Kim tells him to run away when police sirens were heard, and so he runs back to the castle. Kim follows him and also her now jealous ex-boyfriend, Jim, who thinks he lost her to a non human thing..(since he saw her before dancing in the snow that Edward made when making an angel out of a huge block of ice)..
A fight ensues and Jim is killed and Kim tells Edward that she loves him..and it's the last time they see each other...
The old lady, from the beginning is actually Kim, and so says that before Edward came, it never snowed, and after, it did...
This story is a fairy tale but when u watch it, seems so believable. Johnny Depp plays Edward so beautifully...the expressions he make and how he sees life...so innocently makes you love him..The scenes with Kim..the part when she asks him to hold her but he couldn't and when he says goodbye to her and she kisses him and says she loves him as it's the last time they see each other, will make you cry..what a bittersweet ending!
Edward and Kim made a truly beautiful yet odd couple. They were like soulmates who couldn't be together..(although Johnny and Winona ended up being engaged for yrs)...between a real woman and a real yet unreal man...
on April 9, 2002
This is one of my two all time favorite films (American Beauty being the other). Straight from the heart of genius director Tim Burton, Edward Scissorhands is the story of a boy who has scissors for hands. He is created by an inventor and they live in a castle on top of a mountain. The inventor dies leaving Edward incomplete and all alone. Then one day Peg, an avon lady, comes to his rescue and brings him to live with her. There he is introduced to suburbia and the colorful characters who live there. Edward then meets and falls in love with Peg's daughter, Kim. It would be a crime for me to tell anymore for I might spoil the film for those who have not yet seen it. Johnny Depp is perfect as the lonely scissorhanded boy and Winona Ryder is gorgeous as Kim, but this movie is above all a triumph for director Tim Burtom who really pours his heart and soul into this film and makes a movie so beautiful it will make you cry. Tim Burton is my personal favorite director and all of his films are dear to me but this one is the icing on the cake.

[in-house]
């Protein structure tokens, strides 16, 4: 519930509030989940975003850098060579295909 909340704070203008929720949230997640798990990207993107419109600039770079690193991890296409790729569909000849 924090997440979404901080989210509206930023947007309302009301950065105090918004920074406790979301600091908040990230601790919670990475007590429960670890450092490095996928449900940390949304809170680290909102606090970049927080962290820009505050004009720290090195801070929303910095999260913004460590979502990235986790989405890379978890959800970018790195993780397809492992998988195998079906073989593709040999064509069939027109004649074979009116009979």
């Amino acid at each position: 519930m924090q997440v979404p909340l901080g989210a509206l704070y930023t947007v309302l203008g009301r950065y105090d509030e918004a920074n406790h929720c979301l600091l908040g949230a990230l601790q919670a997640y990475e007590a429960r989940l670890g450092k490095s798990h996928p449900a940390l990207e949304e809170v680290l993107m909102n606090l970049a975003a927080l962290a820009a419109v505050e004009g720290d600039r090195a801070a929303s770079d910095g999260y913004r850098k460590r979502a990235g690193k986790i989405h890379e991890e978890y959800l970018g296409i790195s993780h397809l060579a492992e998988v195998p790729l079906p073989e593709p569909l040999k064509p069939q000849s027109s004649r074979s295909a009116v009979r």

on February 28, 2002
Welcome to Dullsville, USA. It is an early 1960's suburban community of cookie cutter houses (distinquished only by their colors) and postage stamp lawns. Husbands drive their vehicles to work leaving their wives to fantasize about having an affair and gossiping about one another.
What a wonderful and safe community, that is until Edward comes in. He creates a sensation. He's male (great potential for sex), dresses funny and has an entirely different perspective. His only peculiarity is his hands. They are made up of sharp knives, scissors and other cutting implements. Who cares? After all what could possibly happen with him in this great town?
Quite a bit! Edward Scissorhands is a marvellous comedy spoofing the lives and values of a myopic community. Diane Wiest does a great job in her role as the Avon lady who brings this weird "monster" into the community. Somehow the Avon lady misses seeing that Edward is different. Unlike the others in the town, she accepts him for who he is.
Johnny Depp gives us a stellar preformance as Edward, the creative, quiet and reflective young "creation" who is slowly emerging from his years of isolation. His openess for change and need for acceptance will touch your heart. This video touches all of those weak spots in the community. We witness their hypocrasy, lack of meaningful lives, peer pressure and the inability to appreciate the gift that Edward brings to them.
You will throughly enjoy this film which will touch your heart and make you reflect upon what are the true "monsters' in our lives. Are they the Edwards or ourselves? Find out in this splendid tale.
on July 30, 2002
I just saw this as a TV special, and "Edward Scissorhands" just has to be on my favorite movies list. As a matter of fact, after "Nightmare Before Christmas," it is my favorite. Tim Burton and Danny Elfman amazed me again. This movie kept constantly reminding me of "Nightmare," and the story is just beautiful. I think that only Tim Burton could come up with a storty like this.
The story is of a man named Edward who is a creation by an inventer, who, sadly, died right before he could Edward a pair of real hands. He has lived alone for who knows how long in an old castle, with a haunted house interior, but a front yard full of plant sculptures, until the Avon lady comes by, hoping for a sale, finds Edward, befriends him and takes him home. What surprised me was how friendly the neighbors were when they met him. Usually, in recent movies, people freak as soon as thwey see someone like Edward.
I think this movie, like "Nightmare," deserves more than five stars.
on August 31, 2000
It had to be a difficult pitch, even with the brilliant blockbuster director of "Batman" and "Beetlejuice" attached: a fairy tale-like romantic-dramedy about an unreal man with scissors for hands, who is taken in by an Avon lady with expectedly chaotic results. However Tim Burton convinced the studio moguls to produce this film, it has been for the benefit of movie lovers everywhere. "Edward Scissorhands" is the most hauntingly, strikingly original and beautiful film to come out in decades, and we still have not seen anything quite like it since.
I have already exposed as much of the plot as I am going to in this review. A straightforward recantation of the story would not do justice to the complex thematic elements, the incredible imagery, the perfect score, or the once-in-a-lifetime performances given by Johnny Depp, Winona Ryder, and the rest of the amazing cast.